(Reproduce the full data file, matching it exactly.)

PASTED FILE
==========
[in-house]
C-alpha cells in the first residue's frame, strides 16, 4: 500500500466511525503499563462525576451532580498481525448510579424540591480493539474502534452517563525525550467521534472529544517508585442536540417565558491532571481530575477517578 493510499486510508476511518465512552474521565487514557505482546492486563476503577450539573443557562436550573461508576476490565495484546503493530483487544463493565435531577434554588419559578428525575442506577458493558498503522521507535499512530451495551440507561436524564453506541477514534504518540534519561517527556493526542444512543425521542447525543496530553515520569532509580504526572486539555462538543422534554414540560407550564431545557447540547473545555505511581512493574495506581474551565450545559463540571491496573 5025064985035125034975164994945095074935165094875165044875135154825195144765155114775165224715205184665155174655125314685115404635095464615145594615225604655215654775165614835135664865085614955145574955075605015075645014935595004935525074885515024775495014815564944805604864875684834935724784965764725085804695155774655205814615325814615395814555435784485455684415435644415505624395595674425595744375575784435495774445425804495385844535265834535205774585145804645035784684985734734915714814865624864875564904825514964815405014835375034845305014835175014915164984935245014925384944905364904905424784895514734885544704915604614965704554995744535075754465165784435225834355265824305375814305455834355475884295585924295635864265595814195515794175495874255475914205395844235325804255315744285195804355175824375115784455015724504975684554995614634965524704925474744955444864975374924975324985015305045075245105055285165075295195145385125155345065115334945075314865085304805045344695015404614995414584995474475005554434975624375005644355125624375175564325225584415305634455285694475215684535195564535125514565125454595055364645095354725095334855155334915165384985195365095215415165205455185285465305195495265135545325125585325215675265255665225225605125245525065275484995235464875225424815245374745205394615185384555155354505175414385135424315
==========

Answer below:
[in-house]
C-alpha cells in the first residue's frame, strides 16, 4: 500500500466511525503499563462525576451532580498481525448510579424540591480493539474502534452517563525525550467521534472529544517508585442536540417565558491532571481530575477517578 493510499486510508476511518465512552474521565487514557505482546492486563476503577450539573443557562436550573461508576476490565495484546503493530483487544463493565435531577434554588419559578428525575442506577458493558498503522521507535499512530451495551440507561436524564453506541477514534504518540534519561517527556493526542444512543425521542447525543496530553515520569532509580504526572486539555462538543422534554414540560407550564431545557447540547473545555505511581512493574495506581474551565450545559463540571491496573 5025064985035125034975164994945095074935165094875165044875135154825195144765155114775165224715205184665155174655125314685115404635095464615145594615225604655215654775165614835135664865085614955145574955075605015075645014935595004935525074885515024775495014815564944805604864875684834935724784965764725085804695155774655205814615325814615395814555435784485455684415435644415505624395595674425595744375575784435495774445425804495385844535265834535205774585145804645035784684985734734915714814865624864875564904825514964815405014835375034845305014835175014915164984935245014925384944905364904905424784895514734885544704915604614965704554995744535075754465165784435225834355265824305375814305455834355475884295585924295635864265595814195515794175495874255475914205395844235325804255315744285195804355175824375115784455015724504975684554995614634965524704925474744955444864975374924975324985015305045075245105055285165075295195145385125155345065115334945075314865085304805045344695015404614995414584995474475005554434975624375005644355125624375175564325225584415305634455285694475215684535195564535125514565125454595055364645095354725095334855155334915165384985195365095215415165205455185285465305195495265135545325125585325215675265255665225225605125245525065275484995235464875225424815245374745205394615185384555155354505175414385135424315